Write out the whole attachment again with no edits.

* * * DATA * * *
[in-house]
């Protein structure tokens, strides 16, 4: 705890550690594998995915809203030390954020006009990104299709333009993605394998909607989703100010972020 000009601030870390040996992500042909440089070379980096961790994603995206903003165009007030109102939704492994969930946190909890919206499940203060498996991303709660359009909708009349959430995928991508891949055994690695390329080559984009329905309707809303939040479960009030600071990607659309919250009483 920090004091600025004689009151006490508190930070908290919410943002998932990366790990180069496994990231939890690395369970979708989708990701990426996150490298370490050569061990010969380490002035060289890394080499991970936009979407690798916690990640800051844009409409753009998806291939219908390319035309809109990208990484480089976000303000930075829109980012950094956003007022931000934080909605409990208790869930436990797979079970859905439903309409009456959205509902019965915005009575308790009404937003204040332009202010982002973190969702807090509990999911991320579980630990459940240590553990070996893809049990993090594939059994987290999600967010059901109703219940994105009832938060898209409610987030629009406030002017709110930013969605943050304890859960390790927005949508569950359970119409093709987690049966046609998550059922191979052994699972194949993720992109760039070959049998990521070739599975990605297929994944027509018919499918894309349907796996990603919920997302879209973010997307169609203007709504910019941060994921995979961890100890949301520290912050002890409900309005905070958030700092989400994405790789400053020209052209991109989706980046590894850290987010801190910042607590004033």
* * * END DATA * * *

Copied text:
[in-house]
């Protein structure tokens, strides 16, 4: 705890550690594998995915809203030390954020006009990104299709333009993605394998909607989703100010972020 000009601030870390040996992500042909440089070379980096961790994603995206903003165009007030109102939704492994969930946190909890919206499940203060498996991303709660359009909708009349959430995928991508891949055994690695390329080559984009329905309707809303939040479960009030600071990607659309919250009483 920090004091600025004689009151006490508190930070908290919410943002998932990366790990180069496994990231939890690395369970979708989708990701990426996150490298370490050569061990010969380490002035060289890394080499991970936009979407690798916690990640800051844009409409753009998806291939219908390319035309809109990208990484480089976000303000930075829109980012950094956003007022931000934080909605409990208790869930436990797979079970859905439903309409009456959205509902019965915005009575308790009404937003204040332009202010982002973190969702807090509990999911991320579980630990459940240590553990070996893809049990993090594939059994987290999600967010059901109703219940994105009832938060898209409610987030629009406030002017709110930013969605943050304890859960390790927005949508569950359970119409093709987690049966046609998550059922191979052994699972194949993720992109760039070959049998990521070739599975990605297929994944027509018919499918894309349907796996990603919920997302879209973010997307169609203007709504910019941060994921995979961890100890949301520290912050002890409900309005905070958030700092989400994405790789400053020209052209991109989706980046590894850290987010801190910042607590004033």